The role of androgen in the development of cognitive function and neural organization will be evaluated by studying patients with congenital adrenal hyperplasia (CAH), an autosomal recessive disorder causing increased androgen production beginning prenatally. One hundred fifty patients (50 male and 50 female) will be compared to unaffected relatives and to demographically-matched controls. Abilities to be assessed include visuospatial abilities, mathematical abilities, verbal abilities, targeting abilities and general intelligence. Manifestations of neural organization to be assessed include hand preferences and language lateralization. Three competing hypotheses regarding the relationship of prenatal androgen to cognition will be evaluated: 1. Androgen promotes cognitive abilities at which males excel on average (mathematical problem solving, mental rotations abilities, spatial perception and targeting) and impairs those at which female excel on average (verbal fluency and perceptual speed and accuracy); 2. Androgen is associated with general intellectual enhancement; and 3. Androgen is associated with discrepancies between verbal and performance intelligence that have been interpreted to suggest learning disabilities. Hypotheses that prenatal androgen exposure is associated with masculine- typical patterns of neural organization, reflected in reduced right hand preferences and increased language lateralization, will also be assessed. Finally, structural equation models will be used to examine relationships between sex-typed activities in childhood and subsequent patterns of neural organization and cognitive function.

National Institute of Health (NIH)
Eunice Kennedy Shriver National Institute of Child Health & Human Development (NICHD)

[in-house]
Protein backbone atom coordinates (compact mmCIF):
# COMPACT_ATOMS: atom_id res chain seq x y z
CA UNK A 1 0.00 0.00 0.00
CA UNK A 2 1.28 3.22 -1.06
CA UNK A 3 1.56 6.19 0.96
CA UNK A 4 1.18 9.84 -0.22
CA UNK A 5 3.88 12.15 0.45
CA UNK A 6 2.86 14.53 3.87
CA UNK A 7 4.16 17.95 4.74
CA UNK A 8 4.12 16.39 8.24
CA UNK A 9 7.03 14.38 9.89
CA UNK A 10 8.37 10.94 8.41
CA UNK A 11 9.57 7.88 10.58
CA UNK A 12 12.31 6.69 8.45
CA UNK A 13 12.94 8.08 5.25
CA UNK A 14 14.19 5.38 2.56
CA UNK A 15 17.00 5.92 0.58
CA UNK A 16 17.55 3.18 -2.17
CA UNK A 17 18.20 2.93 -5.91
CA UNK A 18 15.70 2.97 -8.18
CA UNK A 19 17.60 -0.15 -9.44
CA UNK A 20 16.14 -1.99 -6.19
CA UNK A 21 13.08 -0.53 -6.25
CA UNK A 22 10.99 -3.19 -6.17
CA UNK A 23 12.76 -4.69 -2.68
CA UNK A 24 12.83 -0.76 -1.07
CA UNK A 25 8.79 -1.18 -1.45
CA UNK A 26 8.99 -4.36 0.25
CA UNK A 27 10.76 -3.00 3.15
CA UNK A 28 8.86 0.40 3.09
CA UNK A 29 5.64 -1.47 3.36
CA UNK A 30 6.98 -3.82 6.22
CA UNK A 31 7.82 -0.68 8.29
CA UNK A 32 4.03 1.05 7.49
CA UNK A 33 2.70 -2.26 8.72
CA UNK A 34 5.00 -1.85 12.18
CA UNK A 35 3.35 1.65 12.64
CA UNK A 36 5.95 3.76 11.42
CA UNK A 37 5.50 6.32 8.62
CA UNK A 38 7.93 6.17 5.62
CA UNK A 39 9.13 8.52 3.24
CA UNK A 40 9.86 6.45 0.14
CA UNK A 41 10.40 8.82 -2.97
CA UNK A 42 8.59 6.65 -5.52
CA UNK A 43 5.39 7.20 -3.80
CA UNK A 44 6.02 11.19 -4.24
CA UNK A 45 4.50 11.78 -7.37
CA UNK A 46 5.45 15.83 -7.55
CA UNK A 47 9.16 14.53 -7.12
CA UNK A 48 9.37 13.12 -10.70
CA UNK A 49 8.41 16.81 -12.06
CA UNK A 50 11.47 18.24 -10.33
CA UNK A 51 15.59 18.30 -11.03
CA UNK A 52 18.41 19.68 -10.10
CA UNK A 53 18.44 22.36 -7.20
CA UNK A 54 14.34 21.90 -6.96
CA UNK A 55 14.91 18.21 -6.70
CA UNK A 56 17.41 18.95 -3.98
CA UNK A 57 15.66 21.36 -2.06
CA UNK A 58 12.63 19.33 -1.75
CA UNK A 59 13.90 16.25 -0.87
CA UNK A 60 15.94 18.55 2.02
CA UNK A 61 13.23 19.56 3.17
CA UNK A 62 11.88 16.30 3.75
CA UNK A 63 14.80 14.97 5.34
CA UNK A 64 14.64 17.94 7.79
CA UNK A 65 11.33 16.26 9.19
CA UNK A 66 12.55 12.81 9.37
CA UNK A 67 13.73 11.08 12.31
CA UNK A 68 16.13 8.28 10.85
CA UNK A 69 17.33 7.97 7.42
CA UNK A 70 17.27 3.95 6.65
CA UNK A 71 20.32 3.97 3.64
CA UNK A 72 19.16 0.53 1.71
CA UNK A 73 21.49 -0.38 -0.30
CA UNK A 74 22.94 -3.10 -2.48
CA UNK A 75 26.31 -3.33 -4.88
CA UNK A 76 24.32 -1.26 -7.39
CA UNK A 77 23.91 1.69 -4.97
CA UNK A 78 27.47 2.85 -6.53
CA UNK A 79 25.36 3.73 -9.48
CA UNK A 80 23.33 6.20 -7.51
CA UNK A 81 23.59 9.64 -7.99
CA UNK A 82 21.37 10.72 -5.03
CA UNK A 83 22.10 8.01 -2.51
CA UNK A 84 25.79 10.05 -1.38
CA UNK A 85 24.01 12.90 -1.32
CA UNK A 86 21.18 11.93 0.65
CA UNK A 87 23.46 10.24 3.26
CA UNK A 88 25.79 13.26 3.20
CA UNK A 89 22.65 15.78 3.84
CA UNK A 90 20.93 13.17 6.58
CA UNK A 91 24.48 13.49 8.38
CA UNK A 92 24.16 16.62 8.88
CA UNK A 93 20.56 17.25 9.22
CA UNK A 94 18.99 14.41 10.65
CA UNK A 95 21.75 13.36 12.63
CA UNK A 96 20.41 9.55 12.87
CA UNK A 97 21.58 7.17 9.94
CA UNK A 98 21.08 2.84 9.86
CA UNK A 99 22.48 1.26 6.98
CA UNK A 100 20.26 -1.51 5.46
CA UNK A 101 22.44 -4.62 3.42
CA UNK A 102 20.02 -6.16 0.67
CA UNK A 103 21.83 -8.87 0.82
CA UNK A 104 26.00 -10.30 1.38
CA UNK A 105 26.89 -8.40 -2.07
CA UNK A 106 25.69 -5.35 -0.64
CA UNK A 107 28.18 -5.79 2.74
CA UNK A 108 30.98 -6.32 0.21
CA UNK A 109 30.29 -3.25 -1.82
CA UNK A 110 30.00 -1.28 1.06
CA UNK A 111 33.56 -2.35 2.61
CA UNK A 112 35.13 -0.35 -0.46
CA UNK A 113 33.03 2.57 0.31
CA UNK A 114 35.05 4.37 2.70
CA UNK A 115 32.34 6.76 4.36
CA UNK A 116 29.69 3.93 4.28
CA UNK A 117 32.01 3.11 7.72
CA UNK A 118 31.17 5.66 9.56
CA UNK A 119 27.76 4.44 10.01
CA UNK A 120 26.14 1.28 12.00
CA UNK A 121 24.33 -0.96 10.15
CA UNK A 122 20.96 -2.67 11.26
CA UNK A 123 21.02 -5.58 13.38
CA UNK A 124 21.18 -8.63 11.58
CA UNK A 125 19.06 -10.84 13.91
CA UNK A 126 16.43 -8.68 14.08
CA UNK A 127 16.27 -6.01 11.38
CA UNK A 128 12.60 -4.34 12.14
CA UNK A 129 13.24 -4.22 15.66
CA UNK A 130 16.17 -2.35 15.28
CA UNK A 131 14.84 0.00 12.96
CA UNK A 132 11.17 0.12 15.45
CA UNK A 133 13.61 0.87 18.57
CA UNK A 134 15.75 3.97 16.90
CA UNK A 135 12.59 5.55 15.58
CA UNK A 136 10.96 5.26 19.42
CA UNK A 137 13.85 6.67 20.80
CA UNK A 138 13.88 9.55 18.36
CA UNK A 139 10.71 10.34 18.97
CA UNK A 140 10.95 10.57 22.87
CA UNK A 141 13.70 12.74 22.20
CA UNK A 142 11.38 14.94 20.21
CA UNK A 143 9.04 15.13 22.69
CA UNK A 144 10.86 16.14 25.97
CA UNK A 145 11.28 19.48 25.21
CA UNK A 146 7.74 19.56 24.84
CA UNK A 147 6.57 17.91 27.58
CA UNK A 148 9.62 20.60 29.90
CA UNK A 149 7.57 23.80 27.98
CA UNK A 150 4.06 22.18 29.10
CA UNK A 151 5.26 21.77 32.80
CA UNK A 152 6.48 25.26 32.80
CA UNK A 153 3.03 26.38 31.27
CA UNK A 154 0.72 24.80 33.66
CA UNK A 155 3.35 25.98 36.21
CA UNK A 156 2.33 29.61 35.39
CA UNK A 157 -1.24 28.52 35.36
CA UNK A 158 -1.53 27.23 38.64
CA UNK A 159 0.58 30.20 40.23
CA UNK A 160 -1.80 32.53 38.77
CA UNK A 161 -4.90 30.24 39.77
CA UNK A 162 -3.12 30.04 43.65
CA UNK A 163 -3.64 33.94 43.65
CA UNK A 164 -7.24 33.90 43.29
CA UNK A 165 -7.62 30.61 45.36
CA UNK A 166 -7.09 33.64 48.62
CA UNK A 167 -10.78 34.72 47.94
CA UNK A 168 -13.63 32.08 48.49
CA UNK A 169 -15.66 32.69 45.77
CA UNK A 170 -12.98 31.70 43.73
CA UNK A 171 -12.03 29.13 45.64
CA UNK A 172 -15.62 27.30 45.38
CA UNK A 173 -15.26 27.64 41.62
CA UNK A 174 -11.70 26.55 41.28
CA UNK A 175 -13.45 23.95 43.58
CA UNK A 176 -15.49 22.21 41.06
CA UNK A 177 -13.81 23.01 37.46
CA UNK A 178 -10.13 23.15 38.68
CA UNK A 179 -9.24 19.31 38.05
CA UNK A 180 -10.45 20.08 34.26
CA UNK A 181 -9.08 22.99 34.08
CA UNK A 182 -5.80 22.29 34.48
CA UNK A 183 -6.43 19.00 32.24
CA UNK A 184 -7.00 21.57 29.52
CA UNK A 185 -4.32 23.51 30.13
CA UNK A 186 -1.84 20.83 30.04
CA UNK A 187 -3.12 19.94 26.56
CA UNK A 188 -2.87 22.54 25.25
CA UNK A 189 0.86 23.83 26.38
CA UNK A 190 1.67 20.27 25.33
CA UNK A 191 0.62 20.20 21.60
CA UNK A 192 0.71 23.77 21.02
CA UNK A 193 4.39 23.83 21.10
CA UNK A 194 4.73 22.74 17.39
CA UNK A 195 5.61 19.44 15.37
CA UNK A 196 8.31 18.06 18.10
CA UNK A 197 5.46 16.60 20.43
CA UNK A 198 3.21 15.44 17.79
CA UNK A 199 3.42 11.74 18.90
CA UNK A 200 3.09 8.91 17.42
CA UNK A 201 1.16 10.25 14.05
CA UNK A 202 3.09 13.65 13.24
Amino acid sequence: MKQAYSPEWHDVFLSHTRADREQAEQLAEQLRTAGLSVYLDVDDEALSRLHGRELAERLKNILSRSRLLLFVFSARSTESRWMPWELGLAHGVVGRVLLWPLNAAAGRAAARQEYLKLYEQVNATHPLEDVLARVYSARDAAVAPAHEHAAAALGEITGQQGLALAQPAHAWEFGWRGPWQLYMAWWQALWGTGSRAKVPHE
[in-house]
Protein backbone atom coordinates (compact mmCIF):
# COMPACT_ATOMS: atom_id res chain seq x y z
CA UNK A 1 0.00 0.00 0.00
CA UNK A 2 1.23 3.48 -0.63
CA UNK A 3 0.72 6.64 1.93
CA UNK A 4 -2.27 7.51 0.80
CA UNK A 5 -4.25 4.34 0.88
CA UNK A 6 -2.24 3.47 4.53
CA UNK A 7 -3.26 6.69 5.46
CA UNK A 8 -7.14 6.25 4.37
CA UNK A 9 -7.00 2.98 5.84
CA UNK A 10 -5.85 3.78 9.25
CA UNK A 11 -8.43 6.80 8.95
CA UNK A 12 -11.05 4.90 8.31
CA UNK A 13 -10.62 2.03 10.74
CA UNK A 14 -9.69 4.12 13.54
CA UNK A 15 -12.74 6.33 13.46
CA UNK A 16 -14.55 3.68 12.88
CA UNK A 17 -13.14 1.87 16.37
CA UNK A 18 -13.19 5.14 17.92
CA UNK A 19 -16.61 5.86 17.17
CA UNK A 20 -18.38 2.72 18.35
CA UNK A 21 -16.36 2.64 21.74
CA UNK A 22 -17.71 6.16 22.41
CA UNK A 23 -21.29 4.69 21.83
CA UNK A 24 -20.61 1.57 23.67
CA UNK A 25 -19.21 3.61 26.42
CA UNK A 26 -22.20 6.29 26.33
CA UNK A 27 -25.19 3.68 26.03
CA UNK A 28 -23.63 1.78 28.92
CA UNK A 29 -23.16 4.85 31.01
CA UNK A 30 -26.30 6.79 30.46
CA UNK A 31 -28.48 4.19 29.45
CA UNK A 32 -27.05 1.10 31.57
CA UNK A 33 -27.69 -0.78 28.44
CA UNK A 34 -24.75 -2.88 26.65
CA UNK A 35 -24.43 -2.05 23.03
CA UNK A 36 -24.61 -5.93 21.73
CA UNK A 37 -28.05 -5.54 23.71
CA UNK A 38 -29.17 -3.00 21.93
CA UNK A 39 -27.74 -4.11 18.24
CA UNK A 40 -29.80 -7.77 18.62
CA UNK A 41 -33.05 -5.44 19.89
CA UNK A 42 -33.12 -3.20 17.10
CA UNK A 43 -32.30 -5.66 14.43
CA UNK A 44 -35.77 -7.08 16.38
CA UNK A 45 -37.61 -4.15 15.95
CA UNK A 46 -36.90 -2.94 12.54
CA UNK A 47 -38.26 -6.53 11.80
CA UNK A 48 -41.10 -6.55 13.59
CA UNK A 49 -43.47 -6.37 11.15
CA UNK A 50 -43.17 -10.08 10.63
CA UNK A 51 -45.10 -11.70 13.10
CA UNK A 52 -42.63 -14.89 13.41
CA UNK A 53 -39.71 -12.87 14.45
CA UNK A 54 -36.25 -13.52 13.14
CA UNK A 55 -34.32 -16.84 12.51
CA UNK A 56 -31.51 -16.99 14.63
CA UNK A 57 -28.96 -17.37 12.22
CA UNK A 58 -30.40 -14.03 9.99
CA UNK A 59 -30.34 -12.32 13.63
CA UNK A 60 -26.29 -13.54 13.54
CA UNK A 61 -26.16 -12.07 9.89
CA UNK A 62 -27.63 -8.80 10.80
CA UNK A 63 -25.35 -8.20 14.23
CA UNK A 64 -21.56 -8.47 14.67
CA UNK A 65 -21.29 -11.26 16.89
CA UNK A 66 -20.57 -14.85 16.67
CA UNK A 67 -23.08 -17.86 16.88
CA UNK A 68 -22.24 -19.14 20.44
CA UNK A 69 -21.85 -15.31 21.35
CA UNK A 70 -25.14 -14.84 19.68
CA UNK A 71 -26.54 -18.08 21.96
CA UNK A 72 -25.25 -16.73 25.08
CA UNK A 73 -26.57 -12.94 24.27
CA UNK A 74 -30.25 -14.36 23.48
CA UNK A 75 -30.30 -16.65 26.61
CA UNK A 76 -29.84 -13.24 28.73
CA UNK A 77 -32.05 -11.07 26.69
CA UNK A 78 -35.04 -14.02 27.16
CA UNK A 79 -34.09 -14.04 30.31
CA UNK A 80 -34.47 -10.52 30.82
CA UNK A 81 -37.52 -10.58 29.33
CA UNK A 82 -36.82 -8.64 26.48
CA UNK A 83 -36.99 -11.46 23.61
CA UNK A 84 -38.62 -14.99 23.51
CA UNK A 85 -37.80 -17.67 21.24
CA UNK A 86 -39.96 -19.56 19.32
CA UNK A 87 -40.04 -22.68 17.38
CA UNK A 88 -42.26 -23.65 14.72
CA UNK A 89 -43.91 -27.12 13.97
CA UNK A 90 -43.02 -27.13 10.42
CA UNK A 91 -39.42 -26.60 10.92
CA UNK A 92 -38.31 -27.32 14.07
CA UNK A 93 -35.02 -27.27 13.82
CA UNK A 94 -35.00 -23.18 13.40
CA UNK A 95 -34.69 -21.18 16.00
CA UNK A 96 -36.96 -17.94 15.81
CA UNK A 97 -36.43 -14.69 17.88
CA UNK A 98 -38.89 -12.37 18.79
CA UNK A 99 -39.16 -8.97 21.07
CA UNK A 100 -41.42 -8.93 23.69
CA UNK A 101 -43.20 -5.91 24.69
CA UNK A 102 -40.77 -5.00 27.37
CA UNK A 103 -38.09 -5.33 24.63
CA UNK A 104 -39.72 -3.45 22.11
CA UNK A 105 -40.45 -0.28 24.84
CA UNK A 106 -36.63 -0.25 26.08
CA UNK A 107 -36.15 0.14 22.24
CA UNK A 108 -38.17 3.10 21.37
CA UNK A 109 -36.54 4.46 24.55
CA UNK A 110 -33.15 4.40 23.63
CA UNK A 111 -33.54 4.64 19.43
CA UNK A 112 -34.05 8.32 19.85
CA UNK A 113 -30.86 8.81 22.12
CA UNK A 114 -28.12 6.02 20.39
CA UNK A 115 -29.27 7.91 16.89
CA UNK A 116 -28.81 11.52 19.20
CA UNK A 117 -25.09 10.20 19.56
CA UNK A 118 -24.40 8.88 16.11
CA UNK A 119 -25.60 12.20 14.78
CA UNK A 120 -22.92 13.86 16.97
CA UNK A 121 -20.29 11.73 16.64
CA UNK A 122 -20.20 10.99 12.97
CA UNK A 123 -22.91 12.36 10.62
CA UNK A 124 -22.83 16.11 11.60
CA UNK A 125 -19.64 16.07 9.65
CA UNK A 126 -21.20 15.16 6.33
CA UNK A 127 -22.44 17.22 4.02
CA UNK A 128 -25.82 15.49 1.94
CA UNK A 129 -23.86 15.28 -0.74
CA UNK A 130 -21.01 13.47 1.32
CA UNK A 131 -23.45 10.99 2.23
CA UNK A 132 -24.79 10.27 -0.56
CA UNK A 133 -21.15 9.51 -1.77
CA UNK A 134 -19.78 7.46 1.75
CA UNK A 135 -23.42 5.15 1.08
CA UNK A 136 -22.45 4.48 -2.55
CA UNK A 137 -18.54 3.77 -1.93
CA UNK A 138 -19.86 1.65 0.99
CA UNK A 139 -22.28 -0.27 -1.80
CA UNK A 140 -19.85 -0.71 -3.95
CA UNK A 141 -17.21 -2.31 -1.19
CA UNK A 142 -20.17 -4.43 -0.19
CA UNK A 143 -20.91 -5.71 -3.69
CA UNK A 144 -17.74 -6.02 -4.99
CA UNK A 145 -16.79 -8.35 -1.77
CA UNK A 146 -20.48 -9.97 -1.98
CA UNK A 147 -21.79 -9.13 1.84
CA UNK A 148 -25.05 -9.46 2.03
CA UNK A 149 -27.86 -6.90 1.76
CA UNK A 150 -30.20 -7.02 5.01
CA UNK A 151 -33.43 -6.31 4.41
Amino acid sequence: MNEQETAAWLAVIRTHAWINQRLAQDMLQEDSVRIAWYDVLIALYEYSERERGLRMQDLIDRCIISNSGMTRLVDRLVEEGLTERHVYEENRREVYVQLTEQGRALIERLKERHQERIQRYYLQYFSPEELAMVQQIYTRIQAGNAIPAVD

Research Project (R01)
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Biopsychology Study Section (BPO)
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Freund, Lisa S
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University of California Los Angeles
Other Domestic Higher Education
Los Angeles
United States
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Spencer, Debra; Pasterski, Vickie; Neufeld, Sharon et al. (2017) Prenatal androgen exposure and children's aggressive behavior and activity level. Horm Behav 96:156-165
Collaer, Marcia L; Hindmarsh, Peter C; Pasterski, Vickie et al. (2016) Reduced short term memory in congenital adrenal hyperplasia (CAH) and its relationship to spatial and quantitative performance. Psychoneuroendocrinology 64:164-73
Hines, Melissa; Pasterski, Vickie; Spencer, Debra et al. (2016) Prenatal androgen exposure alters girls' responses to information indicating gender-appropriate behaviour. Philos Trans R Soc Lond B Biol Sci 371:20150125
Kung, Karson T F; Spencer, Debra; Pasterski, Vickie et al. (2016) No relationship between prenatal androgen exposure and autistic traits: convergent evidence from studies of children with congenital adrenal hyperplasia and of amniotic testosterone concentrations in typically developing children. J Child Psychol Psychiatry 57:1455-1462
Zhu, Xun; Bhatt, Ramesh S; Joseph, Jane E (2016) Pruning or tuning? Maturational profiles of face specialization during typical development. Brain Behav 6:e00464
Pasterski, Vickie; Zucker, Kenneth J; Hindmarsh, Peter C et al. (2015) Increased Cross-Gender Identification Independent of Gender Role Behavior in Girls with Congenital Adrenal Hyperplasia: Results from a Standardized Assessment of 4- to 11-Year-Old Children. Arch Sex Behav 44:1363-75
Browne, Wendy V; Hindmarsh, Peter C; Pasterski, Vickie et al. (2015) Working memory performance is reduced in children with congenital adrenal hyperplasia. Horm Behav 67:83-8
Wong, Wang I; Pasterski, Vickie; Hindmarsh, Peter C et al. (2013) Are there parental socialization effects on the sex-typed behavior of individuals with congenital adrenal hyperplasia? Arch Sex Behav 42:381-91
Pasterski, Vickie; Geffner, Mitchell E; Brain, Caroline et al. (2011) Prenatal hormones and childhood sex segregation: playmate and play style preferences in girls with congenital adrenal hyperplasia. Horm Behav 59:549-55
Hines, Melissa (2011) Prenatal endocrine influences on sexual orientation and on sexually differentiated childhood behavior. Front Neuroendocrinol 32:170-82

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